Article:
The Serena Williams "Incident" (and Black American Athletes in General)

Updated on September 10, 2018

Another Black Athlete with Attitude

There are more than a few Americans who take it as a personal insult if you say that racism is a major problem today in the United States. They often feel the need to declare that they and many of their American friends treat all people equally, and people who see instances of racism are being oversensitive or downright paranoid. As a white male in the United States, I do not take it personally when people point out racism or any of the other many things that make my country flawed. I also recognize that I, along with likely every other member of the human race, am unconsciously (and sometimes consciously) prejudiced against various "types" of people. It takes a tremendous lack of humility and self-awareness to believe that you are free from all forms of prejudice. And if you think that the United States has left its long history of prejudice in the past, then you are either ignorant, delusional, or both.

Sports have been an arena in American history where African-Americans were sometimes given for the first time an opportunity to break social barriers and compete against whites. People like Jack Johnson, Jackie Robinson, Muhammad Ali, Tiger Woods, Serena Williams, and many others did more than excel at and sometimes even dominate their sports. They challenged social norms, either by busting out in a sport traditionally dominated by whites or by talking and behaving in ways that rubbed people the wrong way. It's bad enough that they kicked people's butts. Sometimes, they did it with too much attitude. Muhammad Ali, for instance, may have had the biggest (and baddest) mouth in American sports history, and he had the audacity to refuse to fight for a country that had a history of treating his people like shit.

I have no idea what it was like to walk in the shoes of all these black Americans who had to do far more than just beat their opponents in whatever sport they were playing. They also had to deal with all the forms of prejudice - overt, subtle, unconscious - coming from people pushing back against their success. No white American knows what it is like to walk in the shoes of a black American. Hell, no human knows what it is like to walk in anyone else's shoes. So why do so many Americans get so pissed off when someone describes his or her personal experiences with racism?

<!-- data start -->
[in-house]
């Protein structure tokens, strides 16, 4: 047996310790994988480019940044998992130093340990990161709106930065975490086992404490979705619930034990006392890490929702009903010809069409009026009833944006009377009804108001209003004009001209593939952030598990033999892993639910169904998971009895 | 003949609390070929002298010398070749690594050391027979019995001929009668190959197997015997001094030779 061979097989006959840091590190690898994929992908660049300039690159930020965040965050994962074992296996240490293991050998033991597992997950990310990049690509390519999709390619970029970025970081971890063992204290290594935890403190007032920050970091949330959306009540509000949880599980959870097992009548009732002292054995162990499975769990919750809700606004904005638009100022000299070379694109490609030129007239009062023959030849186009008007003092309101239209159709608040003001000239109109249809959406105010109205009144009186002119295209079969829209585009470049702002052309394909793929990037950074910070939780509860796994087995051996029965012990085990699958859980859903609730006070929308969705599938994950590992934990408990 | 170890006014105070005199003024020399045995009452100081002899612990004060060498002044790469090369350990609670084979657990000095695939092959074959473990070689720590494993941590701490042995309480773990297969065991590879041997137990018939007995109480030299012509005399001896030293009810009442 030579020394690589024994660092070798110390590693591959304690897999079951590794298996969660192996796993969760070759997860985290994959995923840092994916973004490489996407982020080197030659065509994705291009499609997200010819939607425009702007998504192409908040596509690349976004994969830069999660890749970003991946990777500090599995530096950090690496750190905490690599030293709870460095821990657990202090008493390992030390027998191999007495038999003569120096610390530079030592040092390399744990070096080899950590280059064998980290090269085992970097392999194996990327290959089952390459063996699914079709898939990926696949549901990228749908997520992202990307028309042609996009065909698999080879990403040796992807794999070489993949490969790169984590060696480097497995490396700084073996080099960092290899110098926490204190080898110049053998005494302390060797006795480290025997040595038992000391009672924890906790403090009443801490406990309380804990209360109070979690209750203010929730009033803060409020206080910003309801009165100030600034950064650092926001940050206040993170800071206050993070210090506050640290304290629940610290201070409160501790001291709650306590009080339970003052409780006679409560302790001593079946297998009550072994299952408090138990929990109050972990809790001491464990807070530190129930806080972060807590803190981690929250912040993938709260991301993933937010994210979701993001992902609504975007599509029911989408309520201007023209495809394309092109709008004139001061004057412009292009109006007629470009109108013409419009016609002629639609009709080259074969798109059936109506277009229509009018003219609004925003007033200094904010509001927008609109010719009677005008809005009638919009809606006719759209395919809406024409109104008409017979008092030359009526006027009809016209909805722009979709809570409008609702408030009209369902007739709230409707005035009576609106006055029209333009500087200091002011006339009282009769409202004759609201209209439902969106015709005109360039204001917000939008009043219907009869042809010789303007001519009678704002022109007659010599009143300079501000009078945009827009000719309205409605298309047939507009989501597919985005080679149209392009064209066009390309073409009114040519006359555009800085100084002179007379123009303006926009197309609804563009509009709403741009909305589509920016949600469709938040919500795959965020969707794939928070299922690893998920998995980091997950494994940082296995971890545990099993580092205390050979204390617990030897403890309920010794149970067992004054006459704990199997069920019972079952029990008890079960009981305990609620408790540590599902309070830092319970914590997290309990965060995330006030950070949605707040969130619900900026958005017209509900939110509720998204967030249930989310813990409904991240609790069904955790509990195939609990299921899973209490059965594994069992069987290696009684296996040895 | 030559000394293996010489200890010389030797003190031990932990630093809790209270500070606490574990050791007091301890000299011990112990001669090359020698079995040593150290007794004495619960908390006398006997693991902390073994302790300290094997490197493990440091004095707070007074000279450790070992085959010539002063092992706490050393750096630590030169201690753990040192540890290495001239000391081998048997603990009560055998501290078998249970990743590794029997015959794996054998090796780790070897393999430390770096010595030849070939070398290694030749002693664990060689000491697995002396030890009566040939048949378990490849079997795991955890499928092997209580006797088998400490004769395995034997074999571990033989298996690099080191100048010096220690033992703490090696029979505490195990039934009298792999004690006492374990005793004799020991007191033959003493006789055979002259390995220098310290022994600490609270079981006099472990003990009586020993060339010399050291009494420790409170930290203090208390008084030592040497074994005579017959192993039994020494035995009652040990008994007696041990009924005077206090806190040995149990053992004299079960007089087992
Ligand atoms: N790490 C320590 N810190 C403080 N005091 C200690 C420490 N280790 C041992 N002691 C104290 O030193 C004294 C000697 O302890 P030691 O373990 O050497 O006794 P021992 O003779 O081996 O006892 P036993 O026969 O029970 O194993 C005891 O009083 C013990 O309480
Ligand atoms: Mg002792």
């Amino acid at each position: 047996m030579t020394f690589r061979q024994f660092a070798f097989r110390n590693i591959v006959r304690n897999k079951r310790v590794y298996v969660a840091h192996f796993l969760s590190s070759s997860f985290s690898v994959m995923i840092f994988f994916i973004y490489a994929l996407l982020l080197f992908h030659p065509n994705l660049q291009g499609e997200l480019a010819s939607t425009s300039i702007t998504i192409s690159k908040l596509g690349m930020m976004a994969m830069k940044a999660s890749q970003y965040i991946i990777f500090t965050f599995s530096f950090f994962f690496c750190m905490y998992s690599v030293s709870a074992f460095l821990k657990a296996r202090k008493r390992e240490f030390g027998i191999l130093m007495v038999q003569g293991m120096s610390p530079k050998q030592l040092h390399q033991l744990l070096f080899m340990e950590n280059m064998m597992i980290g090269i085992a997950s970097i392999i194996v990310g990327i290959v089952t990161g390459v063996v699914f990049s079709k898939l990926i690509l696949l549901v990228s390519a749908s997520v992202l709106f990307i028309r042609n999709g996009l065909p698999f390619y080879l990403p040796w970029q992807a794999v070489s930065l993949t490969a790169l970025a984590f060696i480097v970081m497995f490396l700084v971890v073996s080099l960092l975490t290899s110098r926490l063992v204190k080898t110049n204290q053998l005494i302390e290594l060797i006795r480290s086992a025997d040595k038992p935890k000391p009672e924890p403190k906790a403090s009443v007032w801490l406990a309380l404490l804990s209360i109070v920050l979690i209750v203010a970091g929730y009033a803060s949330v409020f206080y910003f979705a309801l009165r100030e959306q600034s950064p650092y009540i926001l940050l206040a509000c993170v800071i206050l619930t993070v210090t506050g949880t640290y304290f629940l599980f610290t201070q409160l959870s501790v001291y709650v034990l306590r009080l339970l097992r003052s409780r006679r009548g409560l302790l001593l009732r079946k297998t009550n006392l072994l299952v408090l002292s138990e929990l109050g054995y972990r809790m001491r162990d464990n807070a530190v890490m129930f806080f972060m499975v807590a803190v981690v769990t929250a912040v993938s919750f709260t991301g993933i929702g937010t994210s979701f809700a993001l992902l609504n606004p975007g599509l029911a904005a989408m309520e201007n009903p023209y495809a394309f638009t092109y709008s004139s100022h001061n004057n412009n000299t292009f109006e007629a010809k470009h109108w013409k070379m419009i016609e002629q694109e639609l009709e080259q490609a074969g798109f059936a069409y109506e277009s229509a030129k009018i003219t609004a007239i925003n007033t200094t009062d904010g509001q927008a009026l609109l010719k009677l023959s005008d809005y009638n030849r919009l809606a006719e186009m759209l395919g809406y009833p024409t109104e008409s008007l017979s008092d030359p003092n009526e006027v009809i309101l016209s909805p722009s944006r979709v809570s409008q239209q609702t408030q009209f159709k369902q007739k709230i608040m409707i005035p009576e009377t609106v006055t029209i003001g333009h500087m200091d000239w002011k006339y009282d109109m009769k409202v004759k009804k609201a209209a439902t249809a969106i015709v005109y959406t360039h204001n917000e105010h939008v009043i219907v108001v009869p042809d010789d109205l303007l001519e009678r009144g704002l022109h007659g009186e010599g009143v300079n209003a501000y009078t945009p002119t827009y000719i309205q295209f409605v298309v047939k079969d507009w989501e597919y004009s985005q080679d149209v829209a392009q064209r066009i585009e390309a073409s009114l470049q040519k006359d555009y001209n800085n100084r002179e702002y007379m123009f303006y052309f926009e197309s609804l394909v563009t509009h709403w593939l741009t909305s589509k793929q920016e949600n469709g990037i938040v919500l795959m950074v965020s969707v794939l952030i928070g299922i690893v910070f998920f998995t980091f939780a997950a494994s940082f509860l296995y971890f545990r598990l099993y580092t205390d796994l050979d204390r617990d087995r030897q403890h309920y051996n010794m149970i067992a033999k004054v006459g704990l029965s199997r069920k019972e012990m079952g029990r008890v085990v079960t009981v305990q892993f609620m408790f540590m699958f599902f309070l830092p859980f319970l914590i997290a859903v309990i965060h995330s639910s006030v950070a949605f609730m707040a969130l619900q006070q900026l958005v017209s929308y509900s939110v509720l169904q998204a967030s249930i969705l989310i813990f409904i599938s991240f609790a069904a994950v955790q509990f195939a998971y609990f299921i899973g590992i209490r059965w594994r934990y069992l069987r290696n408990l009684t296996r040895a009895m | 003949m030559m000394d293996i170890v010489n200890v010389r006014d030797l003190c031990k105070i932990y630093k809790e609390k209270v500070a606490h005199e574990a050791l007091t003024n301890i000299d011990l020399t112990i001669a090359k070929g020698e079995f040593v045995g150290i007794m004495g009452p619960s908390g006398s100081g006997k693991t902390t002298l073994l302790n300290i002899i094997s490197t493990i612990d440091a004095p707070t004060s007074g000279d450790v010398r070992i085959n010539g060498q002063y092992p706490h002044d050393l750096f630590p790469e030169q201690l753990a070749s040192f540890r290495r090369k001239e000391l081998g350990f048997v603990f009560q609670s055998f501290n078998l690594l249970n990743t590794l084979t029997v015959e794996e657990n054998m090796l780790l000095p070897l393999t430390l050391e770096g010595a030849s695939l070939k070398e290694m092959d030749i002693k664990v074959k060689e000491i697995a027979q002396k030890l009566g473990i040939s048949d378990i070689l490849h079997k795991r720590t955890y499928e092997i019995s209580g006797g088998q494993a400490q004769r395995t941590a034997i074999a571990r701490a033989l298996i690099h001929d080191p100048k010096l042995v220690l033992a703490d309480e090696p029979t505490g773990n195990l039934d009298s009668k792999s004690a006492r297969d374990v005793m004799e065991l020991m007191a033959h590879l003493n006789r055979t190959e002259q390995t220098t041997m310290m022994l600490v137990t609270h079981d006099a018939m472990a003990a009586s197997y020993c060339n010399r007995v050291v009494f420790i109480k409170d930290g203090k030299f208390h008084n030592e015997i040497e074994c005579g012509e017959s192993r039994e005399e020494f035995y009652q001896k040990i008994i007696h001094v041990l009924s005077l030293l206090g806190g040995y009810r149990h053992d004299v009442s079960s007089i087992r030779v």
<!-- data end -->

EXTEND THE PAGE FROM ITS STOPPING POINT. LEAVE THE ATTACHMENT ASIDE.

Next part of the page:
Yesterday, Naomi Osaka, a woman of Japanese and Haitian descent, won the US Open. Her victory, however, was overshadowed by the behavior of Serena Williams, who was penalized first a point and then a game for different code violations. You could make a strong case that she should have kept her cool instead of overreacting and tarnishing Osaka's historic victory. But whether Williams was right or wrong, I can't really blame her for losing it. I cannot imagine the crap that she, her sister, and her father have put up with over the decades as they tried to bust into a traditionally white dominated arena and ended up succeeding in such spectacular fashion. Through it all, they mostly sucked it up and battled on. So I can understand her frustration when an umpire, out of the blue, in a Grand Slam final, decides to enforce an anti-coaching rule that is broken all of the time. After years of mostly sucking it up, being suspected of doping, and even being told sometimes what was "appropriate" to wear, I guess she had enough. Her integrity was being questioned. Here was another person questioning whether she was worthy of her success.

Williams has taken some additional criticism for accusing the umpire and the USTA in general of sexism. Personally, I think she has shown remarkable restraint in not bringing up racism. She has probably learned over the years to avoid mentioning that topic directly. Given the visceral reaction so many have had to black athletes kneeling during the national anthem, she has probably been wise (thus far) to not open that can of worms. Many Americans still do not respond well, after all, to successful black women with too much attitude.

Or maybe this was just a tennis match that is not particularly important in the big scheme of things. Maybe Williams was just mad that she was getting outplayed and let the frustration get to her. I tend to think, however, that what happens in the athletic arena can sometimes be a reflection of society in general. But whether you buy that idea or not, you have to admit that this little tennis match is stimulating some interesting conversations. Whatever you think of her behavior, I guess we can at least thank her for that.


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    • teaches12345 profile image

      Dianna Mendez 

      20 months ago

      I admire the Williams sisters who are excellent at their sport and demonstrate good character.

    • Freeway Flyer profile imageAUTHOR

      Paul Swendson 

      20 months ago

      I can understand why she was sensitive to it. That was the kind of the point I was trying to make.

    • Chuck Rogers profile image

      Chuck Rogers 

      20 months ago

      Regardless of how much sexism and racism have followed Serena throughout her tennis career, she's not supposed to be sensitive to it? Sorry, we Black people, for the most part, know that we live in a strange brew of racists, sexists and people who don't know or pretend to not know these things.

      But, it's not important at all $17,000 is like a nice night out for Ms. Williams. She'll be OK. Meanwhile, a bold faced liar is squeezing his way to becoming the pivotal Justice to destroy the back bone of how our Constitutional protects people over profit...


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